The History of Canada: From Its First Discovery to the Present Time

Front Cover
McMullen & Company, 1868 - Canada - 613 pages
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Contents

Earthquake in Canada 5th Feb 1663
43
The Mohawk villages destroyed by the French
49
He is murdered by his followers
55
French and Indians destroy Schenectady and massacre the inhabitants
69
Winthrop retreats from Lake Champlain
73
De Frontenac marches against the Iroquois and attacks the Onondagas
79
Settlement of DetroitDeath of De Callieres
85
Treaty of UtrechtNewfoundland and Nova Scotia ceded to Great
92
Capture of Louisburg by the militia of Massachusetts led by William
99
De la Jonquiere assumes the Government of Canada
105
Virginia claims the valley of the Ohio is resisted by the French
112
The British drive the French from the Acadian Isthmus
119
France and England declare war against each otherCondition
125
Lord Loudon prepares to besiege Louisburg
131
Capture of Louisburg 13 7
138
and captures it
144
General Prideaux advances against Niagara He is killed and
150
Amherst places his army in winter quarters
156
The British ascend to the Plains of Abraham
168
Death of Montcalm
174
The British under Murray are defeated
180
Ambers captures the French fort at Ogdensburg
183
Vast territory ceded to Great Britain
190
The British inhabitants desire a House of Assembly
197
Montgomery captures Fort St John
203
They are driven out of Canada
209
Lord Dorchester again appointed Governor 1786
215
General Prescott appointed Governor 1796
222
The Canadian newspaper is suppressed and persons imprisoned
229
selects Toronto fur his capital
236
political parties in Upper Canada
243
Administration of Mr Gore 1806He attaches himself to the Family
245
Sir George Prevost becomes Govemorinchief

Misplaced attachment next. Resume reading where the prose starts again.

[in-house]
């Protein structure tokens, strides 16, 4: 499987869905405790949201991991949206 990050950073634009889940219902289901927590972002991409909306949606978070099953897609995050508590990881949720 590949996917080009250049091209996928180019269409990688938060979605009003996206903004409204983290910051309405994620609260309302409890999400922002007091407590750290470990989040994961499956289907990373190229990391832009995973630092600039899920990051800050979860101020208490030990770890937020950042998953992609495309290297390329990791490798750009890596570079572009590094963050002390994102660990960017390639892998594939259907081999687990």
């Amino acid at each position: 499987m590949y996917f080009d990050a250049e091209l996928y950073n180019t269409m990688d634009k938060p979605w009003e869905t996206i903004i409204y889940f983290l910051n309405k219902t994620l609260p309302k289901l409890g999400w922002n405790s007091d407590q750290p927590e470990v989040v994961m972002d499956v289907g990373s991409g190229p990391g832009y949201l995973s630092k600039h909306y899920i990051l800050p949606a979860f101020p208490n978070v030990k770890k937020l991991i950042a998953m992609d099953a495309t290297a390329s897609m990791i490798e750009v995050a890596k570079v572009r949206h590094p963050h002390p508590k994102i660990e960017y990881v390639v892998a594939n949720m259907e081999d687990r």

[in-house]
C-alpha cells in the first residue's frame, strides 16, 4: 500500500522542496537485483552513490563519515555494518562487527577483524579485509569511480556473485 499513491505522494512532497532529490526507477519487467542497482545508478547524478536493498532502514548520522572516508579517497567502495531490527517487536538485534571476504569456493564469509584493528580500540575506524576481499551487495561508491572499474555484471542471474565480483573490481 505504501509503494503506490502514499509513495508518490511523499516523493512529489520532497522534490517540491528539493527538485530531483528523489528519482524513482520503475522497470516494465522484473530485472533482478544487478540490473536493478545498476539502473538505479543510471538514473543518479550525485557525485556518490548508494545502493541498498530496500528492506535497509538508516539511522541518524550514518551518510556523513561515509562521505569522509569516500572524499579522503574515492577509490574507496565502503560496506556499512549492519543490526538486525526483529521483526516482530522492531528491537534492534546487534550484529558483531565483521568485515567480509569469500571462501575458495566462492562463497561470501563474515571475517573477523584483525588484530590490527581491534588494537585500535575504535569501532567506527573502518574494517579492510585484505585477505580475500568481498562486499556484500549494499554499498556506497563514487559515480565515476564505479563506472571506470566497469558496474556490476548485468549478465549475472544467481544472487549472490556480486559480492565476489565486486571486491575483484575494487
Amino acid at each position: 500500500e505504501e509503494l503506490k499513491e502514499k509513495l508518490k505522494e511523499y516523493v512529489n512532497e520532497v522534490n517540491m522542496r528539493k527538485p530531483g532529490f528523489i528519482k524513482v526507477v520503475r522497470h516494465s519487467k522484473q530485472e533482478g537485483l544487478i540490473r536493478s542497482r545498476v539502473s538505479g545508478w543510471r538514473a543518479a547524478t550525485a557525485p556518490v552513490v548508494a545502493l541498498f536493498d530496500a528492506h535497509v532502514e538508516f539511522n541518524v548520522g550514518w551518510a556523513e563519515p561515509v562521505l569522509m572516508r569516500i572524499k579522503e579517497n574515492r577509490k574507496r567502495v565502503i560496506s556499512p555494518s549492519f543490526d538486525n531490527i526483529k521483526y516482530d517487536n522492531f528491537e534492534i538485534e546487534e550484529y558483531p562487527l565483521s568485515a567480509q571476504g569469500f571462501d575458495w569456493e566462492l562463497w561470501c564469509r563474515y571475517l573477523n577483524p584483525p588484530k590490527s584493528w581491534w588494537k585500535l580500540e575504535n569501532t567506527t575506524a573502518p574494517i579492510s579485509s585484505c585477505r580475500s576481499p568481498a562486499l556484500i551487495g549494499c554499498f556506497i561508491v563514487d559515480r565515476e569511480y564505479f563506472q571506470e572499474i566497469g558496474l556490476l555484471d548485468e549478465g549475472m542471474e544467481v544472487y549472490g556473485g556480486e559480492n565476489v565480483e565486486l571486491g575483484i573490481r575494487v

257
The Americans carry Queenston Heights
264
CHAPTER XIV
270
Fort George captured by the AmericansProctor defeats the Americans
276
Operations of the fleets on Lake Ontario
282
Americans defeated at Chryslers Farm
290
First agitation against the Clergy Reserves 1817
339
Robert Gourlay is tried for libel and acquitted
345
His position as a clergyman and politician 35
352
Mackenzie enters public life First Reform Assembly
358
Presbyterians claim a share of the Clergy Reserves
364
Mackenzie is expelled the House 379
379
CHAPTER XIX
385
House of Commons committee report unfavourably to the demands of
391
State of public feelingalarm
399
Condition of Lower Canada before the Conquest
405
Union the true policy of united Canada
413
Wetheral attacks St CharlesRebels defeated
420
Govemment of the Earl of Durham 1838
424
CHAPTER XXI
431
He dissolves ParliamentReform Party defeated at General Election
440
Rebellion commencesMackenzie threatens Toronto
447
The loyal militia march to save Toronto
453
Patriots driven from Point Pelee Island
461
Patriots are defeated at SandwichPrince orders prisoners to be shot
467
Depressed financial condition of Upper Canada
473
His speech opening Upper Canada Legislature
480
The Assemblys address to the Queen
487
Government of Lord Sydenham continuedSettlement of the Clergy
492
he leans to the Conservative
499
Reformers obtain a majority at general election
505
Lord Elgin is attackedhis carriage broken
511
Great Fire at MontrealThe Legislature assembles at QuebecRecipro
518